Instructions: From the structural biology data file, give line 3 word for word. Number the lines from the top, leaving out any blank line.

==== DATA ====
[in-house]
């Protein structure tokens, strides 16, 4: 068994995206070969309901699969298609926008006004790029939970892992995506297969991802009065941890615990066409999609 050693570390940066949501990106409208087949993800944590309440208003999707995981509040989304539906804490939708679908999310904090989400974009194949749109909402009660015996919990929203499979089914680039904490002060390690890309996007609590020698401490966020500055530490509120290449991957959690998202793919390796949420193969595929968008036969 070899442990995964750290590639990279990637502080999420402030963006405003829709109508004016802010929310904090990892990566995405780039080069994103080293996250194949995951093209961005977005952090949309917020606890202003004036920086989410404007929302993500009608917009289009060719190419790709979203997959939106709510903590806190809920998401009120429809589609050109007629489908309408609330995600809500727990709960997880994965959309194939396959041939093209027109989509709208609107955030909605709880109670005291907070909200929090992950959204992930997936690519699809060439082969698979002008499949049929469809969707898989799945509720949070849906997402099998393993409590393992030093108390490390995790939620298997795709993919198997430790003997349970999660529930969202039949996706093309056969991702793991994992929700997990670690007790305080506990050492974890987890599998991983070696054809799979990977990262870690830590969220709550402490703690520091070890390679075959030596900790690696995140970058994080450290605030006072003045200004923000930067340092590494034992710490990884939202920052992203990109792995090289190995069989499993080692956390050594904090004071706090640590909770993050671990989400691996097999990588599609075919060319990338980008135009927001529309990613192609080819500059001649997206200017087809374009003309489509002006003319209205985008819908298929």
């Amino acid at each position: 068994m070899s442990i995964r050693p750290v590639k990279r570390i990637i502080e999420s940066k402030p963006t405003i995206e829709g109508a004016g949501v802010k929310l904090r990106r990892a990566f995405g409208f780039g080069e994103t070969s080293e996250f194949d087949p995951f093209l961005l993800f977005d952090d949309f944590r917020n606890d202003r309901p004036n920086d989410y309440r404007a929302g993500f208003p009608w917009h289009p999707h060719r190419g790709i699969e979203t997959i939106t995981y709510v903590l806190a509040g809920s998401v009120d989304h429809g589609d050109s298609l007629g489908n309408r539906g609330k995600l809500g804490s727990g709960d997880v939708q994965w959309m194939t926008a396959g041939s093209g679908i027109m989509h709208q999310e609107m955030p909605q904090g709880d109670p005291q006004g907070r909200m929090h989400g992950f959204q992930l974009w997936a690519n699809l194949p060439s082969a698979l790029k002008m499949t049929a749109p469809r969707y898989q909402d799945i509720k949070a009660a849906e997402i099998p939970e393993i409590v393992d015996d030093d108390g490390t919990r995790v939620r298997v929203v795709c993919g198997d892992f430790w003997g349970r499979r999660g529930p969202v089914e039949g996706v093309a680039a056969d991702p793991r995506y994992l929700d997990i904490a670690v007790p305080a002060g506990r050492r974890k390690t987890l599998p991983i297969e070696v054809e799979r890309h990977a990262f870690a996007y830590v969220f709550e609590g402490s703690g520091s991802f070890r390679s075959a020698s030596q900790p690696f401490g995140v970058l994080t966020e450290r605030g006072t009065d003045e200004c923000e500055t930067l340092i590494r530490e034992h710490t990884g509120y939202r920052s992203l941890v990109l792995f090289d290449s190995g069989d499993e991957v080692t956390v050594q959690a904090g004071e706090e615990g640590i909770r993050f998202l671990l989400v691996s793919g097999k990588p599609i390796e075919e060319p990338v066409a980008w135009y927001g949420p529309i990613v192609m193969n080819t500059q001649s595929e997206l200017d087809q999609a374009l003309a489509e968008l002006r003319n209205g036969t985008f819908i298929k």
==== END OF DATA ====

């Amino acid at each position: 068994m070899s442990i995964r050693p750290v590639k990279r570390i990637i502080e999420s940066k402030p963006t405003i995206e829709g109508a004016g949501v802010k929310l904090r990106r990892a990566f995405g409208f780039g080069e994103t070969s080293e996250f194949d087949p995951f093209l961005l993800f977005d952090d949309f944590r917020n606890d202003r309901p004036n920086d989410y309440r404007a929302g993500f208003p009608w917009h289009p999707h060719r190419g790709i699969e979203t997959i939106t995981y709510v903590l806190a509040g809920s998401v009120d989304h429809g589609d050109s298609l007629g489908n309408r539906g609330k995600l809500g804490s727990g709960d997880v939708q994965w959309m194939t926008a396959g041939s093209g679908i027109m989509h709208q999310e609107m955030p909605q904090g709880d109670p005291q006004g907070r909200m929090h989400g992950f959204q992930l974009w997936a690519n699809l194949p060439s082969a698979l790029k002008m499949t049929a749109p469809r969707y898989q909402d799945i509720k949070a009660a849906e997402i099998p939970e393993i409590v393992d015996d030093d108390g490390t919990r995790v939620r298997v929203v795709c993919g198997d892992f430790w003997g349970r499979r999660g529930p969202v089914e039949g996706v093309a680039a056969d991702p793991r995506y994992l929700d997990i904490a670690v007790p305080a002060g506990r050492r974890k390690t987890l599998p991983i297969e070696v054809e799979r890309h990977a990262f870690a996007y830590v969220f709550e609590g402490s703690g520091s991802f070890r390679s075959a020698s030596q900790p690696f401490g995140v970058l994080t966020e450290r605030g006072t009065d003045e200004c923000e500055t930067l340092i590494r530490e034992h710490t990884g509120y939202r920052s992203l941890v990109l792995f090289d290449s190995g069989d499993e991957v080692t956390v050594q959690a904090g004071e706090e615990g640590i909770r993050f998202l671990l989400v691996s793919g097999k990588p599609i390796e075919e060319p990338v066409a980008w135009y927001g949420p529309i990613v192609m193969n080819t500059q001649s595929e997206l200017d087809q999609a374009l003309a489509e968008l002006r003319n209205g036969t985008f819908i298929k």